Scoliosis is a condition that describes a lateral and abnormal curvature of the spine. Idiopathic scoliosis is the most common form of scoliosis. About 65 percent of scoliosis cases are idiopathic, while the remainder is neuromuscular, congenital or degenerative. Idiopathic means that the cause is not known, though some researchers believe there is a genetic connection in the development of idiopathic scoliosis. Read on to learn about the risk factors, symptoms and treatments for this condition.
Risk factors for idiopathic scoliosis
Idiopathic scoliosis can affect anyone between 10 and 18 years of age but is most common among girls age 10 to 12 and boys age 11 to 16. Studies have begun to make some connections between genetics, with approximately 30 percent of patients having a family history of scoliosis. It has also been proven that girls are more susceptible to severe curvature, which might require intense treatment, including surgery.
It is important to note that idiopathic scoliosis, while the most common form of scoliosis, is still largely uncommon in children. Most children will not develop scoliosis, but there is an increased risk of developing this condition if you have a family member with the condition and/or you fall into the demographics listed above.
Symptoms of idiopathic scoliosis
The onset of this condition typically is gradual, and its early symptoms do not usually include pain. Eventually, as the curvature progresses, it can begin to produce mild pain and an imbalance of the back muscles. Disfigurement becomes more pronounced as the curvature increases over time. If the scoliosis is located in the thoracic (mid-back) region, the ribs and shoulder blade might begin to stick out like a bulge on one side. In addition, the nearer shoulder will begin to sag. Lumbar (lower back) scoliosis can make the pelvis thrust forward on one side, while one leg appears shorter than the other.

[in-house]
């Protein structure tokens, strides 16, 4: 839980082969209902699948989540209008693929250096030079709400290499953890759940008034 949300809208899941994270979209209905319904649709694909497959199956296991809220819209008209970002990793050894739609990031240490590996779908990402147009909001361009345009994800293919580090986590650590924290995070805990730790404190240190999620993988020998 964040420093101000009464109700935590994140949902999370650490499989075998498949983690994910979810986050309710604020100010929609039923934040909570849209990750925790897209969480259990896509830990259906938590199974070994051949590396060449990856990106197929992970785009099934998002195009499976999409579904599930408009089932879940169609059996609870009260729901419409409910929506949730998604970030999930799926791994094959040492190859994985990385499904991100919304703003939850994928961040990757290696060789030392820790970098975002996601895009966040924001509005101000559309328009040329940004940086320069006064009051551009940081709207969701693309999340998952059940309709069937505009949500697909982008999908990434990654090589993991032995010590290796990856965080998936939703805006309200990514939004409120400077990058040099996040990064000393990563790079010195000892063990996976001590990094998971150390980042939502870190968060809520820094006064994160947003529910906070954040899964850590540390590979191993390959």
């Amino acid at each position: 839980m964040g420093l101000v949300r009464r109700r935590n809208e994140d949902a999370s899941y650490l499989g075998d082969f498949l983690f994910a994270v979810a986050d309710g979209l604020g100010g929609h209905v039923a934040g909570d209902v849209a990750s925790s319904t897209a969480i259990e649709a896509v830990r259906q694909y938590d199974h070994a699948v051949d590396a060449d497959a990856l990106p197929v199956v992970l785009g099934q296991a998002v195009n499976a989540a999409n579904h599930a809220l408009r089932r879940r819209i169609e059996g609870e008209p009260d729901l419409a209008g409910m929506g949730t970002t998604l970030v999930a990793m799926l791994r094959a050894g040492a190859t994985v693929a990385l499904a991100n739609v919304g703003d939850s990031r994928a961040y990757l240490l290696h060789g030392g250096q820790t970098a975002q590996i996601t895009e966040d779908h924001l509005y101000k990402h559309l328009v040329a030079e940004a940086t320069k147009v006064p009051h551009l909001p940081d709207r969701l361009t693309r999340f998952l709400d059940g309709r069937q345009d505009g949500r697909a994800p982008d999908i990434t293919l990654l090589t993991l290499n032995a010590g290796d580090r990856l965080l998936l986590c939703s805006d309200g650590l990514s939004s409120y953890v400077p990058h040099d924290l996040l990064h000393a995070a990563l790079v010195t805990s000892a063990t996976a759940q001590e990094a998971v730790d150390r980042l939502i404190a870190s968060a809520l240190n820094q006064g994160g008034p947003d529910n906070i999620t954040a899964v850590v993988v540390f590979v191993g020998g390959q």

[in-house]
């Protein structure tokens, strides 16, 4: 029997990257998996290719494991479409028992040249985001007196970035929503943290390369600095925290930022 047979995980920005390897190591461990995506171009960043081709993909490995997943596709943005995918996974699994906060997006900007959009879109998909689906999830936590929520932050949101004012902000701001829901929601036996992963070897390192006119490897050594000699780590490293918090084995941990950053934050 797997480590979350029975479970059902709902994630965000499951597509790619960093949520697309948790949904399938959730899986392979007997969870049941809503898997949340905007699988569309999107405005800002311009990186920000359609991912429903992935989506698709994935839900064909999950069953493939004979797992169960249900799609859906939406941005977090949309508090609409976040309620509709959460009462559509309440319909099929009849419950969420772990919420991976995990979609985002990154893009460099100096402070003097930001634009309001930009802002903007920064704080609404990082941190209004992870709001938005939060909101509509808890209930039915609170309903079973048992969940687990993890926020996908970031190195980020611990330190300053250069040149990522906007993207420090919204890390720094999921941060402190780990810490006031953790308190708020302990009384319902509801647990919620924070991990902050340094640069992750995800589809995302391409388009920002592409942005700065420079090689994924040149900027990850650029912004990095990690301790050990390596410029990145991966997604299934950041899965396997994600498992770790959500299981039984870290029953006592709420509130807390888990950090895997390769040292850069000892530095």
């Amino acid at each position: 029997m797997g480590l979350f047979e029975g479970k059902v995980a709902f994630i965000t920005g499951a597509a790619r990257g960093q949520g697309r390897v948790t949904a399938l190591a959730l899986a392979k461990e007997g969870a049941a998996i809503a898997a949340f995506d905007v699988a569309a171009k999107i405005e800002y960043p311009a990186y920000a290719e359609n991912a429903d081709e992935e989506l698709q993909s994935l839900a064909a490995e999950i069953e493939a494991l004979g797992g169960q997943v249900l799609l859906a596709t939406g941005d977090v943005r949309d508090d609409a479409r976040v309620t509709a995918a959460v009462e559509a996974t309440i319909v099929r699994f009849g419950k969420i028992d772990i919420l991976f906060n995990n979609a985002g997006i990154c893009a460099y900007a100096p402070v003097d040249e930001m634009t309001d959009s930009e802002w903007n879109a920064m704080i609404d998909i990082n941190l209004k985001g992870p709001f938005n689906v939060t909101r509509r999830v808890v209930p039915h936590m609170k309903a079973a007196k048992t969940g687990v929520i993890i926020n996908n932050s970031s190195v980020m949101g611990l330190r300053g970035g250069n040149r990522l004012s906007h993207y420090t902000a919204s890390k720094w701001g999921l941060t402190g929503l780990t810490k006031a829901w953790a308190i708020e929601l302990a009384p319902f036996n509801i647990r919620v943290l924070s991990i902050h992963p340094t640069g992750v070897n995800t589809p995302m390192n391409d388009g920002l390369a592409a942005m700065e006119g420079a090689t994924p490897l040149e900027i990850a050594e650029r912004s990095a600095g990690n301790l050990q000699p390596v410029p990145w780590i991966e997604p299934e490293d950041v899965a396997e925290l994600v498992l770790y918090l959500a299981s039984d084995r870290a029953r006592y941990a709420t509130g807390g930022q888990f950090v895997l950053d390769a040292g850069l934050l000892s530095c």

Treating idiopathic scoliosis
Many cases of idiopathic scoliosis can be effectively treated with conservative methods of treatment, such as back braces and physical therapy. These methods aim to strengthen the muscles surrounding the spine, which helps to keep the spine in alignment and compensate for the curvature of the spine. Eventually, the goal is to decrease the abnormal curve of the spine and reduce any pain or symptoms caused by idiopathic scoliosis.
If conservative methods of treatment do not provide lasting relief after several weeks or months, your doctor may recommend a spine surgery to help treat the condition. At USA Spine Care, we offer a safer and effective alternative to traditional open back surgery.^ Although we do not treat patients under the age of 18, contact our dedicated team for answers to any questions or concerns you have about idiopathic scoliosis and for help finding a treatment plan that works best for you or your child.
At USA Spine Care, our procedures have earned us a patient satisfaction score of 98 and patient recommendation score of 98 out of 100.^ In the event that you suffer from degenerative scoliosis, one of our highly skilled surgeons will determine if you are a potential candidate for our scoliosis procedures based on your age, medical background and by conducting a free MRI review.* Reach out to our team today so we can help you get started on your journey to wellness.
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